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'Over-enthusiastic' Butler loses energy and climate role in Labor reshuffle


South Australian Labor Left powerbroker Mark Butler has been moved from the contentious climate change portfolio but picked up the health shadow ministry, as Labor leader Anthony Albanese confirmed an overhaul of his frontbench line-up ahead of the next election.

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Albanese rejigged his frontbench line-up amid ongoing internal debate between the left and right factions about environmental and energy policy and its impact on industry and jobs, with big changes aimed at increasing the Opposition’s focus on pandemic recovery.

Deputy leader Richard Marles has dropped defence for the new portfolio of national construction, while also taking over from Brendan O’Connor in employment, skills, small business and science.

Ed Husic has been shifted to innovation and jobs, working closely with Marles, while O’Connor will be Labor’s new defence spokesman.

Butler has been bumped from the contentious climate change portfolio, swapping positions with former health spokesman Chris Bowen.

Clare O’Neill is taking on a new role as shadow minister for senior Australians and aged care services to work alongside Butler.

Labor’s deputy upper house leader Kristina Keneally will take on extra responsibility as the spokeswoman for government accountability with Pat Conroy to assist her.

Tasmanian Julie Collins has been appointed as shadow agriculture minister after losing responsibility for aged care.

West Australian Madeline King has added resources to her workload and will continue as trade spokeswoman, with Patrick Gorman appointed to assist her in a junior frontbench role.

“This reshuffle is about Australians getting the most out of Labor,” Albanese said.

“This is the strongest team to form an Albanese Labor government.

“The reshuffle is all about putting jobs at the centre of what we will do.”

Labor MP Joel Fitzgibbon, who has been urging the party to tone down its climate policies, believes moving Butler is the right decision.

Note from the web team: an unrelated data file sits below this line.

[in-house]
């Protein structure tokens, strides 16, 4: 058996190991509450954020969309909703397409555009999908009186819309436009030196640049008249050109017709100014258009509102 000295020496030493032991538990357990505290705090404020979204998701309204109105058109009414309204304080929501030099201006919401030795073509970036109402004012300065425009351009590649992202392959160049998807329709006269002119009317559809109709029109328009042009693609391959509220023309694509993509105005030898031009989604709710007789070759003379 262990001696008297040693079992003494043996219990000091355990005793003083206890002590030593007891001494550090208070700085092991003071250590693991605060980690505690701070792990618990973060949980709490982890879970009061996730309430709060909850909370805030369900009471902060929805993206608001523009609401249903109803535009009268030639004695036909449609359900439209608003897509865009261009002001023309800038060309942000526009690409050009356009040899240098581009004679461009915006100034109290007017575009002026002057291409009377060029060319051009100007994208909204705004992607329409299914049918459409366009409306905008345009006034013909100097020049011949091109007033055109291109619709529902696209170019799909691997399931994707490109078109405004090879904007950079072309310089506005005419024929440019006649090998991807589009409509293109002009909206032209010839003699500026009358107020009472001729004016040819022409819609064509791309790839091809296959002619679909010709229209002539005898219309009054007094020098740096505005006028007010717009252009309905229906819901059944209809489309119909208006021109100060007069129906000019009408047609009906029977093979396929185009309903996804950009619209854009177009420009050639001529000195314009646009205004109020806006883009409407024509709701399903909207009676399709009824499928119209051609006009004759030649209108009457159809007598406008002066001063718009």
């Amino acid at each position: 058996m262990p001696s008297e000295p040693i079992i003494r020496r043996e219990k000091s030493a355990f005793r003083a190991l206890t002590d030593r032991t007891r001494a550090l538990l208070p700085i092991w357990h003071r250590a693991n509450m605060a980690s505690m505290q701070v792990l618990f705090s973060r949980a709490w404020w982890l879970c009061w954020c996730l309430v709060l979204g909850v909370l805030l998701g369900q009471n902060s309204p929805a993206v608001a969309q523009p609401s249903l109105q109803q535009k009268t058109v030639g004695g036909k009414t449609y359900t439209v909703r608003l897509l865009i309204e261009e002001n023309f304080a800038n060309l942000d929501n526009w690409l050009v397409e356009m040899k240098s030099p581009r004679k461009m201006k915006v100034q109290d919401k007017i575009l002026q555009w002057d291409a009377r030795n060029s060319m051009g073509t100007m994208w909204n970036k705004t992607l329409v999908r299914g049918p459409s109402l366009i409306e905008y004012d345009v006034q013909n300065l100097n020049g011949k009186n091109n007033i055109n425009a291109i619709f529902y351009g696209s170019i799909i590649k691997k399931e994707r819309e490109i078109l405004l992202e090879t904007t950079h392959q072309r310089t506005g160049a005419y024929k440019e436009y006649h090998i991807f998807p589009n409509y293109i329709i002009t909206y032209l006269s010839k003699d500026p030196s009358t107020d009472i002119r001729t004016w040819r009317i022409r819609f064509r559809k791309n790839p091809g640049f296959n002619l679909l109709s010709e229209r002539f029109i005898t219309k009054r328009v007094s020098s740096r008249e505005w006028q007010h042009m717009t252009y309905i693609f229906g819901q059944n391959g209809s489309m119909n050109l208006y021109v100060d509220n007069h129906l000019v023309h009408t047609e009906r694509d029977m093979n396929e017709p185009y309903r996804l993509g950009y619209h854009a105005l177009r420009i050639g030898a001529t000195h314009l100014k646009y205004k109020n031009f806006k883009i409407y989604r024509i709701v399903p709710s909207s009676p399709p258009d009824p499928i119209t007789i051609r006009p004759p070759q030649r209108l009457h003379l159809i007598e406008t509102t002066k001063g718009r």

“It will send the right message to our traditional base,” Fitzgibbon told ABC radio.

“Mark has been somewhat over-enthusiastic in his approach to climate change policy. I believe we should see climate change as not a political opportunity but a policy opportunity.”

Fitzgibbon quit the frontbench in November and has spent months arguing the party is drifting too far to the left and losing touch with its traditional blue-collar base, and that the city-based focus on clean energy threatened regional and coal industry jobs.

“The job of every frontbencher is to serve in the portfolio allocated by their leader,” Butler told AAP.

“That’s always been my position under the four leaders I’ve had the privilege of serving under.”

Albanese has faced pressure within the Labor caucus to do more to make up political ground lost to the Liberal-National coalition since the coronavirus pandemic struck a year ago.

“What the next election will be about is who has a better plan for the future to deliver a stronger economy, a fairer society, and deal with challenges such as climate change,” he told the ABC on Wednesday night.

“I believe we’ll be very strongly positioned for it.”

Albanese said he hoped to use the reshuffle to highlight Labor’s priorities.

“It will achieve a stronger team going forward with the right people in the right jobs,” he said.

Asked whether he had allowed Prime Minister Scott Morrison to get away from him, in terms of approval, Albanese said: “No, not at all.”

“One of the things we’ve seen in the pandemic is people have wanted leaders to succeed,” he said.

“What the next election will be about is … who has a better plan for the future to deliver a stronger economy, a fairer society, and deal with challenges such as climate change.

“I believe we’ll be very strongly positioned for it.”

Former Labor leader Bill Shorten last week took what many interpreted as a thinly-veiled swipe at his successor for adopting a “tiny” policy agenda in opposition.

Launching a collection of essays by members of the Labor Right faction, Shorten argued the party must “stand for something” if it wanted to win.


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